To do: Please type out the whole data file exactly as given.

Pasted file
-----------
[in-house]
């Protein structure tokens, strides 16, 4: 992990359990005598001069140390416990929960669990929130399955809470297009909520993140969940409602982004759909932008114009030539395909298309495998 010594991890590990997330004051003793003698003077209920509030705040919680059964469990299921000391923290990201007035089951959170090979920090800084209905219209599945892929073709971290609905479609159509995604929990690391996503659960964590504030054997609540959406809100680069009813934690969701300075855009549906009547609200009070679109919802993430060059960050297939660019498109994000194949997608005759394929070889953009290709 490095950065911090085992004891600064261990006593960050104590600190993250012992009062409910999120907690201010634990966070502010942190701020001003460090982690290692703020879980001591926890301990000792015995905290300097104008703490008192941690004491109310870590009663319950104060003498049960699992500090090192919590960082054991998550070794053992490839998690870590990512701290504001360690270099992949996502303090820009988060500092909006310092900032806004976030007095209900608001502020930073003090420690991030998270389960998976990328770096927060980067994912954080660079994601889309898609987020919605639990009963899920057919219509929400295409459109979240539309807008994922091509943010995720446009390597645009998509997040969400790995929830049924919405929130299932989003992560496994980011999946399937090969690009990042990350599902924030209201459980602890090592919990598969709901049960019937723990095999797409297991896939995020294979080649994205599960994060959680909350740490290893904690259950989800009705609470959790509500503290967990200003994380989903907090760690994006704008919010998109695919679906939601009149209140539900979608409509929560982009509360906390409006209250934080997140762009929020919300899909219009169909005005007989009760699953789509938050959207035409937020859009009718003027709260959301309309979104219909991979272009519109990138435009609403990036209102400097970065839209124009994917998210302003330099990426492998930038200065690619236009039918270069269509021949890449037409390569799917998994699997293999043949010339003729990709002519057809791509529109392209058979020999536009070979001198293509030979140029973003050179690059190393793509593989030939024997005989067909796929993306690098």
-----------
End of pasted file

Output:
[in-house]
């Protein structure tokens, strides 16, 4: 992990359990005598001069140390416990929960669990929130399955809470297009909520993140969940409602982004759909932008114009030539395909298309495998 010594991890590990997330004051003793003698003077209920509030705040919680059964469990299921000391923290990201007035089951959170090979920090800084209905219209599945892929073709971290609905479609159509995604929990690391996503659960964590504030054997609540959406809100680069009813934690969701300075855009549906009547609200009070679109919802993430060059960050297939660019498109994000194949997608005759394929070889953009290709 490095950065911090085992004891600064261990006593960050104590600190993250012992009062409910999120907690201010634990966070502010942190701020001003460090982690290692703020879980001591926890301990000792015995905290300097104008703490008192941690004491109310870590009663319950104060003498049960699992500090090192919590960082054991998550070794053992490839998690870590990512701290504001360690270099992949996502303090820009988060500092909006310092900032806004976030007095209900608001502020930073003090420690991030998270389960998976990328770096927060980067994912954080660079994601889309898609987020919605639990009963899920057919219509929400295409459109979240539309807008994922091509943010995720446009390597645009998509997040969400790995929830049924919405929130299932989003992560496994980011999946399937090969690009990042990350599902924030209201459980602890090592919990598969709901049960019937723990095999797409297991896939995020294979080649994205599960994060959680909350740490290893904690259950989800009705609470959790509500503290967990200003994380989903907090760690994006704008919010998109695919679906939601009149209140539900979608409509929560982009509360906390409006209250934080997140762009929020919300899909219009169909005005007989009760699953789509938050959207035409937020859009009718003027709260959301309309979104219909991979272009519109990138435009609403990036209102400097970065839209124009994917998210302003330099990426492998930038200065690619236009039918270069269509021949890449037409390569799917998994699997293999043949010339003729990709002519057809791509529109392209058979020999536009070979001198293509030979140029973003050179690059190393793509593989030939024997005989067909796929993306690098």